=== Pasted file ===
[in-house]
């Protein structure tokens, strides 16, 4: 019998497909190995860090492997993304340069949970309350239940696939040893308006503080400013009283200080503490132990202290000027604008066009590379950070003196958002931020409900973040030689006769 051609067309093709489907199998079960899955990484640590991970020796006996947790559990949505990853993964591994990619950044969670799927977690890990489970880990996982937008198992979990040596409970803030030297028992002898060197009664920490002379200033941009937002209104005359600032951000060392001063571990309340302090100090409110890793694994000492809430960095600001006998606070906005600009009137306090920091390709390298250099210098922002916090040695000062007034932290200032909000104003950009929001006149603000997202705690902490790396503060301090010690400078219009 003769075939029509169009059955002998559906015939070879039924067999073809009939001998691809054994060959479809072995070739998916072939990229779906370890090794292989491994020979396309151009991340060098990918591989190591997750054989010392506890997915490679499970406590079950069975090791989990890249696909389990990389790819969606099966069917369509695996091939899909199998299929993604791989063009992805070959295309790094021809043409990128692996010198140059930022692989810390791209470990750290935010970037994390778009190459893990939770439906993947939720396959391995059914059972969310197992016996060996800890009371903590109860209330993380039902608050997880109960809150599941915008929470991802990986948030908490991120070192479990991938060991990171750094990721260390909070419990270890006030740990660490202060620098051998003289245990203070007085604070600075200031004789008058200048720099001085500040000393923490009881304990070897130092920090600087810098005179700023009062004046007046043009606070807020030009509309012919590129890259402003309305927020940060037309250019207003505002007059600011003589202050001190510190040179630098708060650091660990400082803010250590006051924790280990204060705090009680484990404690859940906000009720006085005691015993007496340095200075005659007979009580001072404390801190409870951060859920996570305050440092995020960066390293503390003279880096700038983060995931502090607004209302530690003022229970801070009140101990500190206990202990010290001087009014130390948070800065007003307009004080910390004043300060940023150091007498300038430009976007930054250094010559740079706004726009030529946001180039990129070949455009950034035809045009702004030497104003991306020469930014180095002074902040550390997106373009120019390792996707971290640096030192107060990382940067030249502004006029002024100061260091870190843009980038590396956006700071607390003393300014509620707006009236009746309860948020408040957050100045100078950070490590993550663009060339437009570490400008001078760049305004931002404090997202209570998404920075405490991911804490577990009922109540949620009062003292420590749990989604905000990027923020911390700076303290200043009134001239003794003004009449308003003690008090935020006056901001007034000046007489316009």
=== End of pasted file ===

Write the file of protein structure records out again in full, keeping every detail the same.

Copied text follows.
[in-house]
């Protein structure tokens, strides 16, 4: 019998497909190995860090492997993304340069949970309350239940696939040893308006503080400013009283200080503490132990202290000027604008066009590379950070003196958002931020409900973040030689006769 051609067309093709489907199998079960899955990484640590991970020796006996947790559990949505990853993964591994990619950044969670799927977690890990489970880990996982937008198992979990040596409970803030030297028992002898060197009664920490002379200033941009937002209104005359600032951000060392001063571990309340302090100090409110890793694994000492809430960095600001006998606070906005600009009137306090920091390709390298250099210098922002916090040695000062007034932290200032909000104003950009929001006149603000997202705690902490790396503060301090010690400078219009 003769075939029509169009059955002998559906015939070879039924067999073809009939001998691809054994060959479809072995070739998916072939990229779906370890090794292989491994020979396309151009991340060098990918591989190591997750054989010392506890997915490679499970406590079950069975090791989990890249696909389990990389790819969606099966069917369509695996091939899909199998299929993604791989063009992805070959295309790094021809043409990128692996010198140059930022692989810390791209470990750290935010970037994390778009190459893990939770439906993947939720396959391995059914059972969310197992016996060996800890009371903590109860209330993380039902608050997880109960809150599941915008929470991802990986948030908490991120070192479990991938060991990171750094990721260390909070419990270890006030740990660490202060620098051998003289245990203070007085604070600075200031004789008058200048720099001085500040000393923490009881304990070897130092920090600087810098005179700023009062004046007046043009606070807020030009509309012919590129890259402003309305927020940060037309250019207003505002007059600011003589202050001190510190040179630098708060650091660990400082803010250590006051924790280990204060705090009680484990404690859940906000009720006085005691015993007496340095200075005659007979009580001072404390801190409870951060859920996570305050440092995020960066390293503390003279880096700038983060995931502090607004209302530690003022229970801070009140101990500190206990202990010290001087009014130390948070800065007003307009004080910390004043300060940023150091007498300038430009976007930054250094010559740079706004726009030529946001180039990129070949455009950034035809045009702004030497104003991306020469930014180095002074902040550390997106373009120019390792996707971290640096030192107060990382940067030249502004006029002024100061260091870190843009980038590396956006700071607390003393300014509620707006009236009746309860948020408040957050100045100078950070490590993550663009060339437009570490400008001078760049305004931002404090997202209570998404920075405490991911804490577990009922109540949620009062003292420590749990989604905000990027923020911390700076303290200043009134001239003794003004009449308003003690008090935020006056901001007034000046007489316009």